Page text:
KANSAS CITY, Mo. — Laurent Duvernay-Tardif has returned to the Kansas City Chiefs roster a year after making the decision to opt of the 2020 NFL season.
Instead of joining his teammates to try to run it back for a second Super Bowl appearance, Duvernay-Tardif suited up for a different team.
He stayed home in his native Canada to use his medical degree and fight the COVID-19 crisis. He worked as an orderly at a nursing home in Monreal during his year away from football. He said he wanted any role he could find that helped him fight the pandemic.
That decision has made him a hero to more than just football fans.
“We’re very fortunate to have LDT on our team, not to mention that he’s an excellent offensive lineman,” Dr. Michael Moncure, Truman Medical Center, said.
Moncure is not only a doctor, he’s also a Chiefs season ticket holder. He said he already cheered for his fellow physician before Duvernay-Tardif sacrificed a Super Bowl season to strengthen public health efforts.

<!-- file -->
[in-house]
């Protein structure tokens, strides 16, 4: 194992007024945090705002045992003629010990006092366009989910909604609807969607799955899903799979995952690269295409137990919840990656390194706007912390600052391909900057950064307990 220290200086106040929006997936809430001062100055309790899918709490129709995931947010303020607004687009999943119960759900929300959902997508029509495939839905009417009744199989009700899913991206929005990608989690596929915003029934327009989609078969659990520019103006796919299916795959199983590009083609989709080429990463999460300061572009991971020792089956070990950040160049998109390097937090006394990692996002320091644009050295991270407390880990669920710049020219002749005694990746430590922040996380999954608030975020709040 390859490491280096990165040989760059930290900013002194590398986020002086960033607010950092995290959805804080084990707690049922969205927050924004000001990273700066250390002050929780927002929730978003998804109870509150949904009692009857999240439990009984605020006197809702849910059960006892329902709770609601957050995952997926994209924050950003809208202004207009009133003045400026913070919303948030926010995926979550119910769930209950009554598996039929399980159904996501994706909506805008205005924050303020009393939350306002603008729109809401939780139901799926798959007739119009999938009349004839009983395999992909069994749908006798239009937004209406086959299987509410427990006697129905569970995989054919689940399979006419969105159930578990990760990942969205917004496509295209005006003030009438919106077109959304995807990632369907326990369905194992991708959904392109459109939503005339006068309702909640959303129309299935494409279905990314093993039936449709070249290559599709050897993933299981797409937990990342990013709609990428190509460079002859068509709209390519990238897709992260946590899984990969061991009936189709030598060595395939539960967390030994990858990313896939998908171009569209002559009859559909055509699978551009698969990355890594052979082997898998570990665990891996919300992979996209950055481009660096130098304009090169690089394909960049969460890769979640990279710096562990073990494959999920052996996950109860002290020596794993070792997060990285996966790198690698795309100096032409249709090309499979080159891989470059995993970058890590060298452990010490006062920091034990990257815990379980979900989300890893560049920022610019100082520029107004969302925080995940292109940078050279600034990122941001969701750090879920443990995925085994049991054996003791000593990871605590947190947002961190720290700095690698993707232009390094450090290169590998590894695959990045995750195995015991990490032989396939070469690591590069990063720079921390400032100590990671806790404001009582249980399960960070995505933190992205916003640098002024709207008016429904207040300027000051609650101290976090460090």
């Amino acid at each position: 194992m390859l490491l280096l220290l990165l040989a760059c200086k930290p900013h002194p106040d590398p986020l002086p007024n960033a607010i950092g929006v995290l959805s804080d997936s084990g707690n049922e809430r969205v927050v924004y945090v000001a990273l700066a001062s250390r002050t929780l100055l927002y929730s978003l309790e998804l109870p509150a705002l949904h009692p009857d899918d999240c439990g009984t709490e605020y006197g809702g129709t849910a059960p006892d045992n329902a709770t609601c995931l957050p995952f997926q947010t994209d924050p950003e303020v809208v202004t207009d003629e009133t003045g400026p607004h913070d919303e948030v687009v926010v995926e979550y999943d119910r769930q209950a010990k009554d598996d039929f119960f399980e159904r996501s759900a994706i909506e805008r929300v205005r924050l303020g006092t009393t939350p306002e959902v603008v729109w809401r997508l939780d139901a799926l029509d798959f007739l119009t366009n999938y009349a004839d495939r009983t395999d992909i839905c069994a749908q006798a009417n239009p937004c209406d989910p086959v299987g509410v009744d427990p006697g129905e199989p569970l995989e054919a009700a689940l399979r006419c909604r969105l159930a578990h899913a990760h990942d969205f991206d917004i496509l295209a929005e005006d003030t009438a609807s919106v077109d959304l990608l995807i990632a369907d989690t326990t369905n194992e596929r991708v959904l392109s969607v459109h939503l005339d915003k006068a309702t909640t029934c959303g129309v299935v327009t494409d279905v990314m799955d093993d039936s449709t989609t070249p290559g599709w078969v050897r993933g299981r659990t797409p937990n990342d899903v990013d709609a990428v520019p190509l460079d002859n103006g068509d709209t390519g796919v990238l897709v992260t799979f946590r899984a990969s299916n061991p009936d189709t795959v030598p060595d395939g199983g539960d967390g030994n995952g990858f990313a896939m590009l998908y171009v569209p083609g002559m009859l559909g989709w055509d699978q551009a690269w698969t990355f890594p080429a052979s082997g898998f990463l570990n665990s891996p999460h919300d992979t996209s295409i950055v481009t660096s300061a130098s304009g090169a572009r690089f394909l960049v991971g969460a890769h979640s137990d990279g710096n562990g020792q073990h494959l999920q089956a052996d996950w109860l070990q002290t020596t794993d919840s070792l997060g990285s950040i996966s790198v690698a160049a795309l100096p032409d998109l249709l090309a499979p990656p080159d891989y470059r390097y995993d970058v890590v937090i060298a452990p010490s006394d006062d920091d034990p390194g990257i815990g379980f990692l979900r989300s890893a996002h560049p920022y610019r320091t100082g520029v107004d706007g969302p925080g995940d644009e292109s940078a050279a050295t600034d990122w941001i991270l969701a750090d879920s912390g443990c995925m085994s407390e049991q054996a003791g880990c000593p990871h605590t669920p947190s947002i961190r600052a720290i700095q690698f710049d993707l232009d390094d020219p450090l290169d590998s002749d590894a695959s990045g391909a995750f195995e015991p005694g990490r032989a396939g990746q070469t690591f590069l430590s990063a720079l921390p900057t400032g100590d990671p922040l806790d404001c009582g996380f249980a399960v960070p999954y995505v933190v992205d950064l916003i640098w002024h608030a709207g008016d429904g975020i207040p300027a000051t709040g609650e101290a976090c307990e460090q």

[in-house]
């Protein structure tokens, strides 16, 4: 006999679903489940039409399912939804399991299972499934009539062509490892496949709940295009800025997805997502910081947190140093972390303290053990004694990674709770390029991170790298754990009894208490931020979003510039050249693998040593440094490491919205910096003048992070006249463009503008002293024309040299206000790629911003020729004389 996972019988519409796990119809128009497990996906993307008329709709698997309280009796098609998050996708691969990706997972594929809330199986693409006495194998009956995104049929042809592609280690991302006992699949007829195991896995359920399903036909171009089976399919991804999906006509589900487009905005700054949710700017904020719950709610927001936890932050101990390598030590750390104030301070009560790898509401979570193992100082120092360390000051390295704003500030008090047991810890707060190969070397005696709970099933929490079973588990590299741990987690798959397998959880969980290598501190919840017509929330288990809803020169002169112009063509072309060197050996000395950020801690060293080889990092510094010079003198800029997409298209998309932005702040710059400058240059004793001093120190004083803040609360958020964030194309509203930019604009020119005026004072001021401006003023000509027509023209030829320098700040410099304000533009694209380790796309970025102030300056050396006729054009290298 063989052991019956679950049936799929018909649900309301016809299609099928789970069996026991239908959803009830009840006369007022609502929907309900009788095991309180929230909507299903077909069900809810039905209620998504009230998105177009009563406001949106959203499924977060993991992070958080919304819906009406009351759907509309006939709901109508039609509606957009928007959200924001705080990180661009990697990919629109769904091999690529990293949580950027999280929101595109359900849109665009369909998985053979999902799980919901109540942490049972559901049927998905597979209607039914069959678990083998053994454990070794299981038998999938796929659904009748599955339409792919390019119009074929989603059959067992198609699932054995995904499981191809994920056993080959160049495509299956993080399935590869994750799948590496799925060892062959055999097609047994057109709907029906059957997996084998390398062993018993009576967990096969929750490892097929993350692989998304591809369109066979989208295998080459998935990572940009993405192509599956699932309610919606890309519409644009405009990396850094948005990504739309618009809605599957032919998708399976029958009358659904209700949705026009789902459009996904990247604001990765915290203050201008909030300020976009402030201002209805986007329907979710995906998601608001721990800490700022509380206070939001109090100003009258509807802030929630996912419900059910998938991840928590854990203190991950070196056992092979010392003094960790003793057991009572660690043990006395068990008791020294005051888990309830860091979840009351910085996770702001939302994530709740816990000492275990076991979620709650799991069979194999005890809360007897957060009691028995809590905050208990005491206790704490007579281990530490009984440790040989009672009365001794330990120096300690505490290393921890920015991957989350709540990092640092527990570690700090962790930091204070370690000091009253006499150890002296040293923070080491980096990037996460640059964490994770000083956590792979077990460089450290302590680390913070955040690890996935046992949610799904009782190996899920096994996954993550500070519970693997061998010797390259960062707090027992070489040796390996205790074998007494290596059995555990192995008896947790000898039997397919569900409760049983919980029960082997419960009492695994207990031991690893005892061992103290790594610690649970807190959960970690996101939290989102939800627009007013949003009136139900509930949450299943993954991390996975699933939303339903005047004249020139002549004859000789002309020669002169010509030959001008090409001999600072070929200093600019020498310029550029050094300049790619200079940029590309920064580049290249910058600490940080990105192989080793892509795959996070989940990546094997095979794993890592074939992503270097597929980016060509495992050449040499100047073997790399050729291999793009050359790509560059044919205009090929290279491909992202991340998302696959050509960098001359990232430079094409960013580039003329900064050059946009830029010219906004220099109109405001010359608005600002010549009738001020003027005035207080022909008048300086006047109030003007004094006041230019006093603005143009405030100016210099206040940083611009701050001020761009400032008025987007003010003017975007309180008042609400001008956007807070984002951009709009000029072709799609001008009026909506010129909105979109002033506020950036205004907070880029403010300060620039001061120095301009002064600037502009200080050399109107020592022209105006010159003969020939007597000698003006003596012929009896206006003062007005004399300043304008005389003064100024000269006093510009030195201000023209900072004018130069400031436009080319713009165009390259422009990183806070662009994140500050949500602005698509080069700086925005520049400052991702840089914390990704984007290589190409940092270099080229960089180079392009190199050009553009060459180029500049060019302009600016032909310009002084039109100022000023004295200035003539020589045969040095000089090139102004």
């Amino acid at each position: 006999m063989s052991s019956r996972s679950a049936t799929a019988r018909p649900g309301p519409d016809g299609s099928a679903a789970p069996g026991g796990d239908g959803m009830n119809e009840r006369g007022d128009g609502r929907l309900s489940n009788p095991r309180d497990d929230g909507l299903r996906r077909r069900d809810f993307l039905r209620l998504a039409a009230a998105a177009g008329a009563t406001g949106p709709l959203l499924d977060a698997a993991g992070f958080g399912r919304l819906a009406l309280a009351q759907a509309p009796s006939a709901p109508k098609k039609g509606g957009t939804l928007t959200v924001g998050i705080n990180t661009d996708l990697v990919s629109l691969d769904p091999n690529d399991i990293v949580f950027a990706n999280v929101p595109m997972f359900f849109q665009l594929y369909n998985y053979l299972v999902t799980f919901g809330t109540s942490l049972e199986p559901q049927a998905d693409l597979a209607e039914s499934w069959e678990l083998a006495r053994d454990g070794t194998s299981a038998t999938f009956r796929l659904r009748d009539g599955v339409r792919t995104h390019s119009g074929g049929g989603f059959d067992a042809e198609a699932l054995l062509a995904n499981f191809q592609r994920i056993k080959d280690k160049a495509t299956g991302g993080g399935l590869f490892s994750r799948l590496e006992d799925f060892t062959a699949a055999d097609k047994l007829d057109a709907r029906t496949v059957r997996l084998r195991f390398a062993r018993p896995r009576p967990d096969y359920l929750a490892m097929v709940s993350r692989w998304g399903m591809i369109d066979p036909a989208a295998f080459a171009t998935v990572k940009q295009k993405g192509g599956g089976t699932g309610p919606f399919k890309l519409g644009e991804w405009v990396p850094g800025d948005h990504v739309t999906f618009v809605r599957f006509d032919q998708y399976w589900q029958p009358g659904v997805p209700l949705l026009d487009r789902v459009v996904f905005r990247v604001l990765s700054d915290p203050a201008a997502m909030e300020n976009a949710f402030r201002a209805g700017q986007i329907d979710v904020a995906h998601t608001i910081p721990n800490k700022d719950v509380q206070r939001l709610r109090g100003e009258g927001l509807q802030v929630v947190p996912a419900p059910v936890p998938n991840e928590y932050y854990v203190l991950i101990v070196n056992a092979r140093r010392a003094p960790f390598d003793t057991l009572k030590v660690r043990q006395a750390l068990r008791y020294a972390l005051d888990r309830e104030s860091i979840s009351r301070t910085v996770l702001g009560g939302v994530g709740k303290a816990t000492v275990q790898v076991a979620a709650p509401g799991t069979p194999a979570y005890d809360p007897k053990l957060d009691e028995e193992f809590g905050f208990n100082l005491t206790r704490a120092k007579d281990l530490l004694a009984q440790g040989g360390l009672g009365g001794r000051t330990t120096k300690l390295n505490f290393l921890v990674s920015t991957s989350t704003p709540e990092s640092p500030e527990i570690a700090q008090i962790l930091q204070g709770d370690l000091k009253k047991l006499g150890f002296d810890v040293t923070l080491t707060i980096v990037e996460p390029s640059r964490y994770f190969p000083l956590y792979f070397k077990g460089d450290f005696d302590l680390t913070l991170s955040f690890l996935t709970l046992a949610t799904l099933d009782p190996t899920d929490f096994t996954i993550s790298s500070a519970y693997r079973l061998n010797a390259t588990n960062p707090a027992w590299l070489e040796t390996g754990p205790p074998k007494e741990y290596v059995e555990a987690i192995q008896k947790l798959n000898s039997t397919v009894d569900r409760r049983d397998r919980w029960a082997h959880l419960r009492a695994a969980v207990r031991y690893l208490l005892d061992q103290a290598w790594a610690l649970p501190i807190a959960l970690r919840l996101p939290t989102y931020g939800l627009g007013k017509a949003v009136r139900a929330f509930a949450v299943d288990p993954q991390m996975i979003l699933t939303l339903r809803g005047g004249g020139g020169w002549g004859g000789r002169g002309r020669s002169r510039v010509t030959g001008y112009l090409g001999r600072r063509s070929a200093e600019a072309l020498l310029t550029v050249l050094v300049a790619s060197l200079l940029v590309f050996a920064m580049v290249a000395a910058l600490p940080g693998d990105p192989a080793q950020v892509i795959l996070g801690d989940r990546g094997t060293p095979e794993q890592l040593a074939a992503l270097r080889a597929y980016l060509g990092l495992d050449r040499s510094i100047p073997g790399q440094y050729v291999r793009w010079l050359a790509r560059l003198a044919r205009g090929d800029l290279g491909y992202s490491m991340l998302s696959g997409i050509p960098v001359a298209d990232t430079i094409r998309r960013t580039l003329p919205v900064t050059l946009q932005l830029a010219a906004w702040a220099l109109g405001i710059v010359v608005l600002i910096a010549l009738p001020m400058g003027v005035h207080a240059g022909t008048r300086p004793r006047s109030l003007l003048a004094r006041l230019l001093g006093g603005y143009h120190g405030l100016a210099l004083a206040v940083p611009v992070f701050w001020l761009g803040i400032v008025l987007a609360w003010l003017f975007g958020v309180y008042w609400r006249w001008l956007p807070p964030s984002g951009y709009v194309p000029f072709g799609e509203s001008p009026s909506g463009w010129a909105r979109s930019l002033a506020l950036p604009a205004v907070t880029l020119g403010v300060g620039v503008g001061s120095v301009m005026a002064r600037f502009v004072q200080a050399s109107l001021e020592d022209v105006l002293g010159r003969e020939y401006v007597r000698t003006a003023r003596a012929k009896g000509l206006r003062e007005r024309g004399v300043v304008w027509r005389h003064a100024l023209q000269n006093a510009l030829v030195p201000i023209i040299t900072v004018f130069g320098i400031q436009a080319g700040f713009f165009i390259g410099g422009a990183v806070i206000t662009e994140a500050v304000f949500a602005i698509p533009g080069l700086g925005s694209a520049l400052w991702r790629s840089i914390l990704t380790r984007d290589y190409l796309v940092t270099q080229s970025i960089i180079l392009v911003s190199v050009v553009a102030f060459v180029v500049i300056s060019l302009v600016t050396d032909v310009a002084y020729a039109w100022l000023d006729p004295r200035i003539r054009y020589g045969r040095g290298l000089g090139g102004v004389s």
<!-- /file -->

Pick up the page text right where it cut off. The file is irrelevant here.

“I can’t imagine how dedicated and how smart and how focused someone has to be to continually learn a playbook and train for the NFL, but also successfully matriculate through medical school. He’s my hero from that standpoint,” Moncure said.
Dr. Andrew Schlachter is a critical care specialist at Saint Luke’s Health System. He said Dr. Duvernay-Tardif gave him another reason to cheer for the Chiefs this season.
“I’ve never been more proud to be a Chiefs fan knowing what kind of hero they have on their roster,” Schlachter said. “It puts chills on the back of my neck to think about walking of the field, not for your own personal sake, but to help your community and those around you. I am privileged to be part of the same medical field as he is.”
Duvernay-Tardif was named a 2020 Sports Illustrated Sportsperson of the Year for his work to fight the pandemic. A face shield and a set of Chiefs scrubs he wore while working in the nursing home also ended up on display in the NFL Hall of Fame last season.